Senators question Verizon spectrum deal

Mar 22, 2012 9:13 pm
Tom Cheredar at Venture Beat explains the Senate judiciary committee hearing Wed. March 21, where executives from Verizon and Comcast claimed consumers would benefit from the approval of a multibillion-dollar spectrum deal between the largest U.S. carrier and the country’s biggest cable television providers. Cheredar writes:
"Last year Verizon agreed to spend $3.6 billion to obtain a portion of spectrum currently owned by SpectrumCo, a joint venture that consists of Comcast, Time Warner Cable Inc., Bright House Networks, and Cox Communications. That deal is currently under investigation by anti-trust regulators due to concerns that it could stifle competition and impact consumers negatively. If approved, it would mean that the majority of wireless spectrum in the U.S. (which is used to transmit data via cell phones, GPS devices, radios, broadcast TV stations, and more) would belong to only two companies, Verizon and AT&T. And because this is the only nation-wide portion of the spectrum available for the next several years (if not longer), it also means there likely won’t be many new companies emerging as competitors in the wireless market."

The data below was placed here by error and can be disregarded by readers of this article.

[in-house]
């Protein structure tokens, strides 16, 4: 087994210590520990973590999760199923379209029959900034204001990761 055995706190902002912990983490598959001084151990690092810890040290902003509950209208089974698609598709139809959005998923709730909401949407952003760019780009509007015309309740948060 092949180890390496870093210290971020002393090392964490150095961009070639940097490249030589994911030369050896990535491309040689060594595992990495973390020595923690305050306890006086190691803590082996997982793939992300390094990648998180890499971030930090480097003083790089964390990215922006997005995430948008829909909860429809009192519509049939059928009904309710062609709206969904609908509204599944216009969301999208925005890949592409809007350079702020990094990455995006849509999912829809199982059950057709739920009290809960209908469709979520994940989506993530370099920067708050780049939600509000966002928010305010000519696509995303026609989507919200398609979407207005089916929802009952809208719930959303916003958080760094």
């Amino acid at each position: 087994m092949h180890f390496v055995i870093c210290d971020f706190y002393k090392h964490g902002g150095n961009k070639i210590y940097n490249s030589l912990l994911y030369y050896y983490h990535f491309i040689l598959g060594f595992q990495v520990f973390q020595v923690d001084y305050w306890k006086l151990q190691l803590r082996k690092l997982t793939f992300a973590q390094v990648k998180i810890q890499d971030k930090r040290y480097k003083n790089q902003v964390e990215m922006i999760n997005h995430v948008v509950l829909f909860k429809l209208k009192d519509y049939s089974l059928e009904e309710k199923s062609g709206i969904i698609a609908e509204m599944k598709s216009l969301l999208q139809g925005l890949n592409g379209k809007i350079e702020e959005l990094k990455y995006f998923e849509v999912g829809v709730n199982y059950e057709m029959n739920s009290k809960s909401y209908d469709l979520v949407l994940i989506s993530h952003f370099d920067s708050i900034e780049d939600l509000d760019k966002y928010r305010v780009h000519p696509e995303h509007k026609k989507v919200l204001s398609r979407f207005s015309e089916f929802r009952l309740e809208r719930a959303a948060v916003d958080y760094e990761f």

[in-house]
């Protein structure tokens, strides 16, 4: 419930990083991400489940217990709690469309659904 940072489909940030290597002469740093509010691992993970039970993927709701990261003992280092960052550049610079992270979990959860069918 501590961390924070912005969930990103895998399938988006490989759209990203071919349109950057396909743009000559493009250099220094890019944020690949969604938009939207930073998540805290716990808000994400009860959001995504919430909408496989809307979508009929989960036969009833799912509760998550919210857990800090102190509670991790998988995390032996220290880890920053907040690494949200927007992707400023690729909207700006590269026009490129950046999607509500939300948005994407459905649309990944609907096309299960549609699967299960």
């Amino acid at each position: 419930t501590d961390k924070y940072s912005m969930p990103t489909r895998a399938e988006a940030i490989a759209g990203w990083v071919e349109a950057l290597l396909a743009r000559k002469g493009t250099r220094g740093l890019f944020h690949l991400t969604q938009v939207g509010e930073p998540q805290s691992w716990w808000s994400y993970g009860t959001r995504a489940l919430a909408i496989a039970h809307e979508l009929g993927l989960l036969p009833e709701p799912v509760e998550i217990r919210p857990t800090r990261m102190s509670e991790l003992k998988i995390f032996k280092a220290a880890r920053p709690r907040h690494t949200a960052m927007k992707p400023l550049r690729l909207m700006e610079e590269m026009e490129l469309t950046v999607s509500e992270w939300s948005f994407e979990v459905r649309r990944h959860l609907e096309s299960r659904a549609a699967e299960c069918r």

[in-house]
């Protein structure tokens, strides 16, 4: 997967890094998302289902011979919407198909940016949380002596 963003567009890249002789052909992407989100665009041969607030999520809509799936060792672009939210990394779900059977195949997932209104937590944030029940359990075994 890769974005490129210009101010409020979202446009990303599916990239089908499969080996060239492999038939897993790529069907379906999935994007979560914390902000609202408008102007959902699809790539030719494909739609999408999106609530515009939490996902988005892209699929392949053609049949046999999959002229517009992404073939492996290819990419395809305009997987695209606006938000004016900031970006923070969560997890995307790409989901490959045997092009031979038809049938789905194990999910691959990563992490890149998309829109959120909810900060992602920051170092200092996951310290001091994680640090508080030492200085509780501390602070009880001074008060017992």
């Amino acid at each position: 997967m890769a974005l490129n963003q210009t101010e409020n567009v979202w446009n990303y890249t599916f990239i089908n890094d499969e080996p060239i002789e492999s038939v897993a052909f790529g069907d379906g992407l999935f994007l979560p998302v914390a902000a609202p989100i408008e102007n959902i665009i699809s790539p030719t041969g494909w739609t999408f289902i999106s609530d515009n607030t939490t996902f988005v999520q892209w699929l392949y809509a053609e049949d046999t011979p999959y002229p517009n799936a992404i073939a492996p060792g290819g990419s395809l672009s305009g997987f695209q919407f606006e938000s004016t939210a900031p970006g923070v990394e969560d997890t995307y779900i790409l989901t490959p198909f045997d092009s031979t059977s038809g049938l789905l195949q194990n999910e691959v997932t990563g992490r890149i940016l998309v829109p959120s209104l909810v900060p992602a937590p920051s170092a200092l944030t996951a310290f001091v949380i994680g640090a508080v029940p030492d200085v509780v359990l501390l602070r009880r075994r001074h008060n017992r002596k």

“This deal seems to completely abandon the goals of the Telecom Act,” Senator Al Franken said, about the Telecommunications Act of 1996. Verizon Executive VP Randal Milch, explained that, "his company would dutifully spend billions of dollars to build out SpectrumCo’s spectrum into a viable wireless network. This in turn would generate more money for Verizon by improving their overall wireless network and charging customers to use it," Cheredar writes. Read the full story at Venture Beat.
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